Tips to keep your trail cams from being stolen or damaged


If you worry about having your trail cams stolen or damaged, you’ll be interested in the tips Alex Gyllstrom gives on the OutdoorLife.com website, which can keep it from happening to you.

Some of the tips are common-sense ideas designed to make it harder for thieves to take your cameras: Lock them up with cable locks. And put them high, out of reach to those on the ground.

Other tips are tied to catching a thief. For example, use an old, non-functioning camera as a “decoy,” with a functioning camera aimed to catch anyone who takes the decoy. Also, newer cellular cameras that send images to your phone can also serve to notify you of a theft in progress.

And some of the tips are designed to help you get your camera back if it ends up in the hands of someone who would be motivated to return it if they knew it was stolen. Etching your name and phone number works in this regard, and posting about a theft on social media to folks in the area might also be helpful.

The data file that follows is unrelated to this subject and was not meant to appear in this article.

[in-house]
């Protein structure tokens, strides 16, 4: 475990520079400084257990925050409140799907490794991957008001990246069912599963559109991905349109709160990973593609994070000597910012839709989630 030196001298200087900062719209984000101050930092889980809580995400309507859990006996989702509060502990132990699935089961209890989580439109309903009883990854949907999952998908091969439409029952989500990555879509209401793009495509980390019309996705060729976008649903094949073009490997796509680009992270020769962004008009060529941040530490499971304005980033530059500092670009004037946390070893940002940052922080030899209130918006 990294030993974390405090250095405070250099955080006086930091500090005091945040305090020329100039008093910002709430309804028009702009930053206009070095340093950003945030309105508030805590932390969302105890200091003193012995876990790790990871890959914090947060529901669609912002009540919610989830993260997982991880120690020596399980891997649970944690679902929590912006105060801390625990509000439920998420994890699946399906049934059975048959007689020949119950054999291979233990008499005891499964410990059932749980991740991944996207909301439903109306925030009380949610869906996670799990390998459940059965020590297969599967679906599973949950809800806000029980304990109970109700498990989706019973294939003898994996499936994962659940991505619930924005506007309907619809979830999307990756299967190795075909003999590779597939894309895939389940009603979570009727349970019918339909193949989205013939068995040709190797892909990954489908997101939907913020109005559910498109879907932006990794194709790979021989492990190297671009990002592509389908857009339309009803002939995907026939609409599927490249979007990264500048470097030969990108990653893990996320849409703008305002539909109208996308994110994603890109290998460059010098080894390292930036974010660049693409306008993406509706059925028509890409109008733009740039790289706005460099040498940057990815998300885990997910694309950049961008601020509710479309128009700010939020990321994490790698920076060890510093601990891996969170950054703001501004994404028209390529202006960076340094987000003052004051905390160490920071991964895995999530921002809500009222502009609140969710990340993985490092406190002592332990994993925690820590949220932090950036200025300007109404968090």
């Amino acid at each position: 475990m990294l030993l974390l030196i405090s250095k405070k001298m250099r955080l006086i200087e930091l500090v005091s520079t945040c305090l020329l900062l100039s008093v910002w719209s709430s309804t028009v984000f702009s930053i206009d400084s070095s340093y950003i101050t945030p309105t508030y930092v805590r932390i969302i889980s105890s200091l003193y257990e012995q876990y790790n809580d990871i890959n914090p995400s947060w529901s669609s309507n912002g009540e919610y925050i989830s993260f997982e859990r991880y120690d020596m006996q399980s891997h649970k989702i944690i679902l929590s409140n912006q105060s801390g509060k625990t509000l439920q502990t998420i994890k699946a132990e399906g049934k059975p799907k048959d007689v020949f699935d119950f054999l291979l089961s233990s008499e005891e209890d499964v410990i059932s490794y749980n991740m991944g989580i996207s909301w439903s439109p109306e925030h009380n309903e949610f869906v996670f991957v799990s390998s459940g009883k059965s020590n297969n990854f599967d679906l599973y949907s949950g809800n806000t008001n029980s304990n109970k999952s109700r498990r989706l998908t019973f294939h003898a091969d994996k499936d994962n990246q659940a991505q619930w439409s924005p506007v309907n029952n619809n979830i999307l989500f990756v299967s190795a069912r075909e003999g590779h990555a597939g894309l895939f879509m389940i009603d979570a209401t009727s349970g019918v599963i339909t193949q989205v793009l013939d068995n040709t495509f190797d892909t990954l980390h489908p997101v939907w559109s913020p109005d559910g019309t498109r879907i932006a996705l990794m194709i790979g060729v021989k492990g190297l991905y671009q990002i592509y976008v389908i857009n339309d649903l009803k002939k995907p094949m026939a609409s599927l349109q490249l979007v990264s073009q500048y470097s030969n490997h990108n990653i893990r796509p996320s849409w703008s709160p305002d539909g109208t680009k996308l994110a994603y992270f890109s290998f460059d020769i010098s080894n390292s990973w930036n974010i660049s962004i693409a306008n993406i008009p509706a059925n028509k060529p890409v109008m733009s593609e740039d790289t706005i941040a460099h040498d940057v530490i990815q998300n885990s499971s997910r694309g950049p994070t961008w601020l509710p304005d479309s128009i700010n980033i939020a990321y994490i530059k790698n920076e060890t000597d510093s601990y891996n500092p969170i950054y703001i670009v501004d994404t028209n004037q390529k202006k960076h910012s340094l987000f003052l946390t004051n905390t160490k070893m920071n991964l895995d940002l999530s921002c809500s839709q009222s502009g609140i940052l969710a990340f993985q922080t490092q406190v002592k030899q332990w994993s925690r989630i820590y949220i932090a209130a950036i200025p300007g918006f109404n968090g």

As hunting seasons get going all around the country, it’s a good time to think about buying a recreational tract to call your own – a home base for your hunting expeditions. Call one of the land sales experts in the PotlatchDeltic Preferred Broker Network to start your search.

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